If the 27 Club didn't exist: What your favorite musicians would be up to now
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Despite the fact that the BMJ has statistically proven that musicians don't have a higher risk of dying at the age of 27 than at any other age, the 27 Club is a popular term for musicians and artists who died before their time - usually due to accidents, drugs or alcohol. Many of these musicians are pioneers of their genre who are just rising to fame before their time is cut short.
While the list of 27 Club members is extensive, the most notably cited musicians included are Jimi Hendrix, Jim Morrison, Janis Joplin, Kurt Cobain and Amy Winehouse. While we can always harp on what these people accomplished in their time on Earth, we're going to discuss what they might be up to today if they were still here.
Anyone who's watched old footage of interviews with Jimi Hendrix can tell that he was a super down-to-earth guy. If he were still alive, he wouldn't have changed. He loved fusing genres together, mixing elements of blues and hard rock with the psychedelic trends of the late '60s. Today, he'd probably collaborate with a variety of artists, especially mainstream bluesy acts who have taken inspiration from his music, like Jack White. Hendrix still liked to party, though, so it wouldn't be surprising if he made appearances at festivals like Electric Forest. He still wouldn't have purchased a left-handed guitar, though.
Jim Morrison had a reputation in the music industry as being a bit of a diva. This would turn out to just be a phase he went through while dealing with being regarded as a sex symbol and making more money than he ever had before. Though he was a great lyricist and singer, Morrison would determine that his passion truly lied with philosophy and literature and try his hand at writing novels instead. Influenced by writers like Allen Ginsberg and Jack Kerouac, he would inadvertently start a second wave of Beat writing in the early '80s that he would go on to teach at Wesleyan University. There, he'd also meet his wife who was 30-years his junior.
Though Joplin loves performing, she would decide that she was over the high-profile lifestyle of a popular musician by the time she was in her early 30s. She'd buy a modest home in Chula Vista, Texas with plenty of land for an organic garden and her dogs to run around. Through she wouldn't particularly enjoy the mainstream music of the '80s, she would begin missing the music industry and build a recording studio on her property, where up and coming folk artists would record. Joplin would be pretty private about her life, but every once in a while, she would get some publicity over her opinion of something a politician did or said.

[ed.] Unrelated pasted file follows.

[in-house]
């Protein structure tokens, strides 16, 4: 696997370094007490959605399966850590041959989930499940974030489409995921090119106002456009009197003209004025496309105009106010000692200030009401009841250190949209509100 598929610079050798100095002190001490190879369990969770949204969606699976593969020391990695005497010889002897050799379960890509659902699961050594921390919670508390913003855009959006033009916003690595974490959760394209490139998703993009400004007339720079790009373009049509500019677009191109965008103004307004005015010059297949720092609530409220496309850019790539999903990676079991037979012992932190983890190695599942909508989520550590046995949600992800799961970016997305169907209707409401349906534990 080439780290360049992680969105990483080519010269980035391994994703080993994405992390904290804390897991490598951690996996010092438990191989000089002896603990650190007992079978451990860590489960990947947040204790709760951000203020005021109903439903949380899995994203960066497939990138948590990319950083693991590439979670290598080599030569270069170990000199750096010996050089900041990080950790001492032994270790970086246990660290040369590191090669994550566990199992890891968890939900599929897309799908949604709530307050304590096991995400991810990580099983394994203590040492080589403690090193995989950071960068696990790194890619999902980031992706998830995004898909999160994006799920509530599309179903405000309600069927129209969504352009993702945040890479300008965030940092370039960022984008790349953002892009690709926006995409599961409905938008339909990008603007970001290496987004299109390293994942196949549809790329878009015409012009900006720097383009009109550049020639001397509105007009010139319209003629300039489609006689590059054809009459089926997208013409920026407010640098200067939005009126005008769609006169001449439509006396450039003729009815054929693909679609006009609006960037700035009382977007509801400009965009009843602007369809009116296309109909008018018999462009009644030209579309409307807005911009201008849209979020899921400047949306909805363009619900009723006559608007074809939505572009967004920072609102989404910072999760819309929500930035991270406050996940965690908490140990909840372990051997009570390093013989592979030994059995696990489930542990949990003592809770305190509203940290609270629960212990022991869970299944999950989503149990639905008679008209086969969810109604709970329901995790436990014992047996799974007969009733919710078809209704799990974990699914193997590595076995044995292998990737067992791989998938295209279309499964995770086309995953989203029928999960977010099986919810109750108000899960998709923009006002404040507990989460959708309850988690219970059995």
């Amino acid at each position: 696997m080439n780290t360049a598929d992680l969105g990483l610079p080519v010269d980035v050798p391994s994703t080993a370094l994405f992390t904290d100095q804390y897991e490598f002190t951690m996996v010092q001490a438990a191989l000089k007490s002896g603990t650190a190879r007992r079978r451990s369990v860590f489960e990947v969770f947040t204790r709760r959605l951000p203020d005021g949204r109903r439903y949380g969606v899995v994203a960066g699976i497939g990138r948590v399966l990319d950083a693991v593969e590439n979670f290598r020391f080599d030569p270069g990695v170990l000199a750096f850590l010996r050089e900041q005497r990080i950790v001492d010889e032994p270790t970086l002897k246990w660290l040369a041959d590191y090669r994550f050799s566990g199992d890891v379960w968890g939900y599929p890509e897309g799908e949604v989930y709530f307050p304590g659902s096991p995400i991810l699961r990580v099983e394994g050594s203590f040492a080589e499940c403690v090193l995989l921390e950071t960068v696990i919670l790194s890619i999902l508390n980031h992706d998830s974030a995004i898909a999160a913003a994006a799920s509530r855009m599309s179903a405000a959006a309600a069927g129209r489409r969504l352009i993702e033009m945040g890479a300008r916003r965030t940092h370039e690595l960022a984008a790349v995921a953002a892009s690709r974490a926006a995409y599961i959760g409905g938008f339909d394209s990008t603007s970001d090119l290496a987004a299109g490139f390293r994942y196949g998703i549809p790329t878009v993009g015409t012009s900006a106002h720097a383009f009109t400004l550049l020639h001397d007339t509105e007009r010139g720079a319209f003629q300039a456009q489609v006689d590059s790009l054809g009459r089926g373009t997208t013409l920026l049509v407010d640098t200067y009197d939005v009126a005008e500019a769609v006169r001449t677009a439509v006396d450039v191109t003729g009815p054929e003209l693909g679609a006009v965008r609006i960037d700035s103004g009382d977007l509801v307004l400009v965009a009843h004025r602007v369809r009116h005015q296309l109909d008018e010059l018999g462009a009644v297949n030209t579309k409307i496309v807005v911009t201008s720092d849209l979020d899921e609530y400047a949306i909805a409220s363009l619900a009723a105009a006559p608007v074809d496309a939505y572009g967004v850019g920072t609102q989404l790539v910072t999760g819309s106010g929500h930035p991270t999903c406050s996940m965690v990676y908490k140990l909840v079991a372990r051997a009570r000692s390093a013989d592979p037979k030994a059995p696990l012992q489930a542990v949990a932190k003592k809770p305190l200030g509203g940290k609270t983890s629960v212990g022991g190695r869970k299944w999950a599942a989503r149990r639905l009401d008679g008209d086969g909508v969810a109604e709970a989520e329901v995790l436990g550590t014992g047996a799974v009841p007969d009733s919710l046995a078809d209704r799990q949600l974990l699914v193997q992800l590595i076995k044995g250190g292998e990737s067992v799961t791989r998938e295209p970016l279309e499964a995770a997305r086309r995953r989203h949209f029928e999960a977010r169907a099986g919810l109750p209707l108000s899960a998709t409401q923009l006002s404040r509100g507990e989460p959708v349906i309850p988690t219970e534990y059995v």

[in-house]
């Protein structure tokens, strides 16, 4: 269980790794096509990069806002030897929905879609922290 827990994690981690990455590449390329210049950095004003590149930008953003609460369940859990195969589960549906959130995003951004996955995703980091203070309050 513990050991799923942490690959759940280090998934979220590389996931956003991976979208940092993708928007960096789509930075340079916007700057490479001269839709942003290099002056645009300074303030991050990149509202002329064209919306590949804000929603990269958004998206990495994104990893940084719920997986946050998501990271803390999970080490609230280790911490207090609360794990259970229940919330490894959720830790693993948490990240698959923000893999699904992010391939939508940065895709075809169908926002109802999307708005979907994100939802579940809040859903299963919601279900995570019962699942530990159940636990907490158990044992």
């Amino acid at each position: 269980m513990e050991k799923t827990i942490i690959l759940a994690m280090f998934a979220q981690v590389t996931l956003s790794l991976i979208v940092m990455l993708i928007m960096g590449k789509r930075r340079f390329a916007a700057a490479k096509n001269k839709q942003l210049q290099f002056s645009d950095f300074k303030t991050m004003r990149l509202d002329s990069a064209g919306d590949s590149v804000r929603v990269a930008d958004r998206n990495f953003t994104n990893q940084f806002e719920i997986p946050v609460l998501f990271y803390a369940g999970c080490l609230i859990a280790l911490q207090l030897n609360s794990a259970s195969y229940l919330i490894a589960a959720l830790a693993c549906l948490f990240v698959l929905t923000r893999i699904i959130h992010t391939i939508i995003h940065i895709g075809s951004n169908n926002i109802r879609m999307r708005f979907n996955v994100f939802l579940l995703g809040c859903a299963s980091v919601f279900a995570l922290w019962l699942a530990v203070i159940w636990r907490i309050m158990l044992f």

It's no secret that Kurt Cobain hated the media attention he got when he was in Nirvana. However, had he lived into the late '90s, that attention would have been fleeting as Nirvana amicably parted ways. He and Courtney Love would start a music duo that would turn out to be short-lived when they realized it interfered with their family time. In the 2000s, Cobain would decide to write a book about his struggle with depression and end up being a champion for mental health treatment and representation. Once in a while Cobain would make an appearance on a Foo Fighters record, though, and grunge fans would be stoked about it.
Had she had the opportunity to record more than two albums, Amy Winehouse would have stayed true to her sound. Despite some push from her label to make her next record a little poppier and more accessible, she wouldn't budge. With those royalties, Winehouse would also open a small cabaret bar in her hometown in England under a pseudonym, so it wouldn't become a tourist attraction. However, after she and Adele would be spotted there celebrating Adele's 30th birthday, word would get out that Winehouse was the owner and there would be a line around the block every weekend.